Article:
It’s perfect and so fitting. So I’ll finish this letter to you with the same words I spoke to you the last time we were together.

I love you, Grams.


The ceremony was wonderful, beautiful, and many people came. Being really the only set of grandparents I’ve ever had, and never yet losing a member of our family, this funeral hit especially hard. There was a nice luncheon afterwards where we all had “a chance to visit” as grams would always say.

Little did I know that James and I found ourselves heading back to Milwaukee in one month for Grandpa’s funeral. 60 years together, and one month apart was simply too much for one of the strongest people I’ve ever met.

I have a picture of my high school graduation sitting on my dresser. The sun is shining, my hair is short, and the young man looking at the camera has no idea what the world has in store for him, but there is a contented smile on his face. Grandma and Grandpa Wick are on either side of me, smiling and proud. I see that moment every day. Sometimes it’s just a glance between finding clean underwear and sips of morning coffee. Sometimes I pause at a memory with them. It’s a moment I get to have with them, everyday. In those moments… they are always with me.

Apparently I like to change in front of a lot of people, because next to that picture is a shot of Cassie and Me from our wedding. I often wonder if Grams and Gramps’ death was the only way they could have attended the wedding. I’m not sure, but I knew without any doubt they were there-with that same content look they had in my graduation picture. The juxtaposition of those two pictures was done with purpose. Grams and Gramps are a part of me, they helped mold me into what I am. I feel the same about Cassie. Robert and Lois Wick may not have streets named after them, or football fields, or libraries; but their legacy of love will always be present in me… and all they’ve shared it with. It’s beautiful to think about.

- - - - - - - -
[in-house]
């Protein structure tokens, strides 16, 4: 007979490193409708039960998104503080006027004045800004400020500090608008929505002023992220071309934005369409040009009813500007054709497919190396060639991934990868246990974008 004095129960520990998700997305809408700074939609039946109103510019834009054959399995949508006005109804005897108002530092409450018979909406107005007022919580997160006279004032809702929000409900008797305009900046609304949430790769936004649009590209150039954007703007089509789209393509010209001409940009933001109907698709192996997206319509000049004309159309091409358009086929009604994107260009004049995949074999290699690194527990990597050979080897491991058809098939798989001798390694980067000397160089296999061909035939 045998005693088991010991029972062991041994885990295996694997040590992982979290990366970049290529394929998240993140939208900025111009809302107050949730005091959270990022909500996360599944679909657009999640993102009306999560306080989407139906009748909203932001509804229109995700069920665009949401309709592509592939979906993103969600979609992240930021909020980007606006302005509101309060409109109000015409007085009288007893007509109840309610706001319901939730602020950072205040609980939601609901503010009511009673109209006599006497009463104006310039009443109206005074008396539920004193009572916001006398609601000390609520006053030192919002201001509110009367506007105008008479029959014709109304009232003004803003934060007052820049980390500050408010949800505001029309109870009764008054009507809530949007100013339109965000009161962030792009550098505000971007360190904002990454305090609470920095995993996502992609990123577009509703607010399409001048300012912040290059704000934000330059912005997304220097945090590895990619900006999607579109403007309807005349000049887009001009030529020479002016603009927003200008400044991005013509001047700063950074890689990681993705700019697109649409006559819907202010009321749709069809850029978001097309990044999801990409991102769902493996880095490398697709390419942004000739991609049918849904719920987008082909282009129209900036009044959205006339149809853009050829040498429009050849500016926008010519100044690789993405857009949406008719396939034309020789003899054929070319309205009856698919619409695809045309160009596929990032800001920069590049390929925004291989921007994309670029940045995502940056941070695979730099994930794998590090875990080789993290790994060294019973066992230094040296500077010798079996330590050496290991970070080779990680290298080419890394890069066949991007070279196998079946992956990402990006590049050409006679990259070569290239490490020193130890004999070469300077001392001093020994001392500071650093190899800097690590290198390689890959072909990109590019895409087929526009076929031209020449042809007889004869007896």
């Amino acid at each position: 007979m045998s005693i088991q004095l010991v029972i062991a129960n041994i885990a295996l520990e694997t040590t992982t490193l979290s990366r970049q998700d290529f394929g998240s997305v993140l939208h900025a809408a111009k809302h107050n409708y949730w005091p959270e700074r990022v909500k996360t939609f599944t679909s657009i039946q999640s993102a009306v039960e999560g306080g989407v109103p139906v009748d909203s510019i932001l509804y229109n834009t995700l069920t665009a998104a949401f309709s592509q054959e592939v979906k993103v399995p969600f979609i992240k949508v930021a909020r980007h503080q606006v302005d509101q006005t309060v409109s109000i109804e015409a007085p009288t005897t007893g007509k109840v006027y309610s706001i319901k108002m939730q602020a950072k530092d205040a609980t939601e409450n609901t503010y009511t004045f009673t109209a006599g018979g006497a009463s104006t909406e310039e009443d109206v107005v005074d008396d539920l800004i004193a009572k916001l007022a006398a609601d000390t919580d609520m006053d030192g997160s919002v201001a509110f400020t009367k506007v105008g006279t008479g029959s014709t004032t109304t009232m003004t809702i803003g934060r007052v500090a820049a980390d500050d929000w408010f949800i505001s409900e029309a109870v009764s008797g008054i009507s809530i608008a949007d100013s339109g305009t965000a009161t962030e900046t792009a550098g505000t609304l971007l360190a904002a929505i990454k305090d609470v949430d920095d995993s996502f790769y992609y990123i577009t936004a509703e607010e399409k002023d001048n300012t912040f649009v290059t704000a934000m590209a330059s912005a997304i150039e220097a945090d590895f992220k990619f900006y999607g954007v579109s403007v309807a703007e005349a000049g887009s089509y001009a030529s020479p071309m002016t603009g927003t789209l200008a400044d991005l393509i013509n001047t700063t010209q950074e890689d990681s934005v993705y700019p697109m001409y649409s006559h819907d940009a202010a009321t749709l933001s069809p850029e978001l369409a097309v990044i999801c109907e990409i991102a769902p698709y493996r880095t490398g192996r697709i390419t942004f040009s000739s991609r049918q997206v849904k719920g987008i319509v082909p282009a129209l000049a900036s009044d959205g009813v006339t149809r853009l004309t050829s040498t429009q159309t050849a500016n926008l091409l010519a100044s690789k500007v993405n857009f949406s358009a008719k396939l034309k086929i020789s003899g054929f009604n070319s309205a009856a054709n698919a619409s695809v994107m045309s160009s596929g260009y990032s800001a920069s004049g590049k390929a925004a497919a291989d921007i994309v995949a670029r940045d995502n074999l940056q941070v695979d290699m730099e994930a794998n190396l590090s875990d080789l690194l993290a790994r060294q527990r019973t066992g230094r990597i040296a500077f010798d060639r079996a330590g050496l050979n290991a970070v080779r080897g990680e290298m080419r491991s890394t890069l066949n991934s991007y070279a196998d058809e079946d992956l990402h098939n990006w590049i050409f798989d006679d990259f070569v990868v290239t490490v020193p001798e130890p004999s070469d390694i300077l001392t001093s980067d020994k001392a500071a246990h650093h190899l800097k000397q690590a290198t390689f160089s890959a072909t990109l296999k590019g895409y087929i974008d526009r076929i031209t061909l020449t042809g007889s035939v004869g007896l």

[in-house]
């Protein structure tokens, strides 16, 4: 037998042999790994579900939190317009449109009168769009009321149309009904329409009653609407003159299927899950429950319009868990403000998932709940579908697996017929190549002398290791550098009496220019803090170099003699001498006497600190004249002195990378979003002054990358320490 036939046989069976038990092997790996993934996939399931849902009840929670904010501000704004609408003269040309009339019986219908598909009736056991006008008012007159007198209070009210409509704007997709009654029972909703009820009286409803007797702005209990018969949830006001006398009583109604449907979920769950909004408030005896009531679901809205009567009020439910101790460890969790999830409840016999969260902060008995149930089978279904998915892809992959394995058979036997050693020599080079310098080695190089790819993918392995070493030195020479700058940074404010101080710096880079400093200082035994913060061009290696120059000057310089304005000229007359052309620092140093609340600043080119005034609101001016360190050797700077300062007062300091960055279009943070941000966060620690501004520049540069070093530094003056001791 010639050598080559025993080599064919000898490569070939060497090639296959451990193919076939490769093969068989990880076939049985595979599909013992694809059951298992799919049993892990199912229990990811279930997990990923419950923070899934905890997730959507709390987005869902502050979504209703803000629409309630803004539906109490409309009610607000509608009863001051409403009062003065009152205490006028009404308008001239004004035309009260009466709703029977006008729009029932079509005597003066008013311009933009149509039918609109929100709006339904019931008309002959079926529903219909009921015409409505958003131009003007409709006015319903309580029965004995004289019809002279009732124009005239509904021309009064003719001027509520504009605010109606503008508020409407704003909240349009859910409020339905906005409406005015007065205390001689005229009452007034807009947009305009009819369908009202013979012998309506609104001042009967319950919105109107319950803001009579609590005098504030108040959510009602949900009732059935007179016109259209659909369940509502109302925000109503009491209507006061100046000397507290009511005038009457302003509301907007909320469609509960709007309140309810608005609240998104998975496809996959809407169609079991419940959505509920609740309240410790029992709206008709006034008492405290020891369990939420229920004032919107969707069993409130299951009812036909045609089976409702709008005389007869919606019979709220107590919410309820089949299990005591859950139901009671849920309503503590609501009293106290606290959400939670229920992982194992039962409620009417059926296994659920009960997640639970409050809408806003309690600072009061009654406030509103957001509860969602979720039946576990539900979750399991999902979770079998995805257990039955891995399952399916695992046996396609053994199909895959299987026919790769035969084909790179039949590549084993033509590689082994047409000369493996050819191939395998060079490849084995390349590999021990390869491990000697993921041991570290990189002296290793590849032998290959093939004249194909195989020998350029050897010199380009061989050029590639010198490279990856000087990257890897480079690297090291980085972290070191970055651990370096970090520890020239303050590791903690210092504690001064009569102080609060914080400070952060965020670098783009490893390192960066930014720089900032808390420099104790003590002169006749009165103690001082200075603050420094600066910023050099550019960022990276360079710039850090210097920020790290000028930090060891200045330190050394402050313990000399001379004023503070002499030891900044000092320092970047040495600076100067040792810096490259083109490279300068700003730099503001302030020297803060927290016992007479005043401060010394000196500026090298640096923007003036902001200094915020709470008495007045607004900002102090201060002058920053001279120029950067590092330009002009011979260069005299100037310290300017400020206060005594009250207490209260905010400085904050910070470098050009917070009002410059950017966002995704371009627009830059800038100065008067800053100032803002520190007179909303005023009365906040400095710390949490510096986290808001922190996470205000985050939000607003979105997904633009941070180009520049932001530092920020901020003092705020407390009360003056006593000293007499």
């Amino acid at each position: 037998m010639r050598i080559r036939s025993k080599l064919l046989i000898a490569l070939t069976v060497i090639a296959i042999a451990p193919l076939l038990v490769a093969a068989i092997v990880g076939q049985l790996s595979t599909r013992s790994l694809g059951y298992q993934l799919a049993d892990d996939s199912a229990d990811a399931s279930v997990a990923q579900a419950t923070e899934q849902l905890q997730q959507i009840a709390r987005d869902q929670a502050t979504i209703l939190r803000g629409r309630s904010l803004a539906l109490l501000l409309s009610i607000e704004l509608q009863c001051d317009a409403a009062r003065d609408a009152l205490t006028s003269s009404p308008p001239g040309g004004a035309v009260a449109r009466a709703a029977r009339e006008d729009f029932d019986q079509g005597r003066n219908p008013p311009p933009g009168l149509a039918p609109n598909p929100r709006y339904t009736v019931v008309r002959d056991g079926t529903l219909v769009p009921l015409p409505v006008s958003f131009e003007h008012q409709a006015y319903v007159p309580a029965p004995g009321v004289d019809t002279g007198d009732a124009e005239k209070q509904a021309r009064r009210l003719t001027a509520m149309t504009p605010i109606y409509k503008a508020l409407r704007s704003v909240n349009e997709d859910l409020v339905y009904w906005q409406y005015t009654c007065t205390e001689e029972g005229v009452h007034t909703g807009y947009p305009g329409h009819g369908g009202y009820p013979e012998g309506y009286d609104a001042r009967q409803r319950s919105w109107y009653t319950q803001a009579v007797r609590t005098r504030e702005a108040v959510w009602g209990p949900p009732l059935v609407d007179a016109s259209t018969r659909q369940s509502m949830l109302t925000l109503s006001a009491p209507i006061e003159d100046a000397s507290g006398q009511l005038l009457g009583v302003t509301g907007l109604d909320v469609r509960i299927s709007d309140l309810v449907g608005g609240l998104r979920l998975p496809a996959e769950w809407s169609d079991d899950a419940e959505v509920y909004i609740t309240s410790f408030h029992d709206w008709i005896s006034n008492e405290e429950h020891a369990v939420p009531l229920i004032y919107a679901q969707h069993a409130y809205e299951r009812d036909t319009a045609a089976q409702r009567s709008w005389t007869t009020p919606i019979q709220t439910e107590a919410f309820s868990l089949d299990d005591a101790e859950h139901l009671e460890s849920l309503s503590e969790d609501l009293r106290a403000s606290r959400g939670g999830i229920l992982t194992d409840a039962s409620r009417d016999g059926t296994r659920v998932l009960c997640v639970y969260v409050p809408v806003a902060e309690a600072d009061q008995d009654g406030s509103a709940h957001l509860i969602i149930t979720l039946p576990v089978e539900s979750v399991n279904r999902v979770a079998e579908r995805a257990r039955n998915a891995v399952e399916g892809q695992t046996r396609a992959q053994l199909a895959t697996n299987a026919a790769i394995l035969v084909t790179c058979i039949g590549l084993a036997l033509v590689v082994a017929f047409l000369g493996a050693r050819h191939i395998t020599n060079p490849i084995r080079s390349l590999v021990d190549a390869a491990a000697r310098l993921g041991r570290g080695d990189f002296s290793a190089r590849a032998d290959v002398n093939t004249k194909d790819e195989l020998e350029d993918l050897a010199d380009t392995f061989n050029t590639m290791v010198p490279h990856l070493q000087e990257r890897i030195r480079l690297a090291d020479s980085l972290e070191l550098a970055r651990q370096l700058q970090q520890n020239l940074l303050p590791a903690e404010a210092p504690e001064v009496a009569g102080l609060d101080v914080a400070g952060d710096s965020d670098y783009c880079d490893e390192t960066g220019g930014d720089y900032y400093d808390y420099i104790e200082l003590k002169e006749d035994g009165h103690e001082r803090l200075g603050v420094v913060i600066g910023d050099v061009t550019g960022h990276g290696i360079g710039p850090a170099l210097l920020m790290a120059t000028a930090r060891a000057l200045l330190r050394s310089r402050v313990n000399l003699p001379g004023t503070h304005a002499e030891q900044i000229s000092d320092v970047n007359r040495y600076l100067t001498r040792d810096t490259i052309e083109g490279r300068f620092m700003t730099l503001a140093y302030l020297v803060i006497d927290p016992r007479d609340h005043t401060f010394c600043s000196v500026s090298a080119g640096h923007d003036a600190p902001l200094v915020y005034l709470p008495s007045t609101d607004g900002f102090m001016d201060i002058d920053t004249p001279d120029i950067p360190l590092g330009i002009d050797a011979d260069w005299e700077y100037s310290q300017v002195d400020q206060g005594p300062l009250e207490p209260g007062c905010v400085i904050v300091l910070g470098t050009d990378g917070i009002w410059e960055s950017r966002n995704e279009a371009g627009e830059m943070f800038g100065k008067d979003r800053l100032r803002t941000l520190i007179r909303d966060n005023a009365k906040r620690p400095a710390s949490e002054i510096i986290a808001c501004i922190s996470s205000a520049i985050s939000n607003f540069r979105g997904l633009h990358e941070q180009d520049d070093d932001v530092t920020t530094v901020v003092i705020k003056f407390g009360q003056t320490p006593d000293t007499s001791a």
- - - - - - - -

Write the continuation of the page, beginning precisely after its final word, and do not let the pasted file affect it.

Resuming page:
I still miss them terribly- the calls, the cookies, the bear hugs- everything. But I’m not grieving anymore; I’m lucky… We’re lucky.

So the lesson we all can take is that when you make those resolutions, hopes, improvements, goals-whatever you call them- for 2012, make them out of love. Anyone can lose 10 pounds for a couple of weeks, or give up alcohol until the Superbowl. Love yourself, your wife, your grandparents, the earth, for others, anything… it’s really the only thing that matters.

Now that’s a legacy-Love. Thanks Grams and Gramps.

To read the entire Heaven 1, Amtrak 0 post, just click here.

Posted in: Think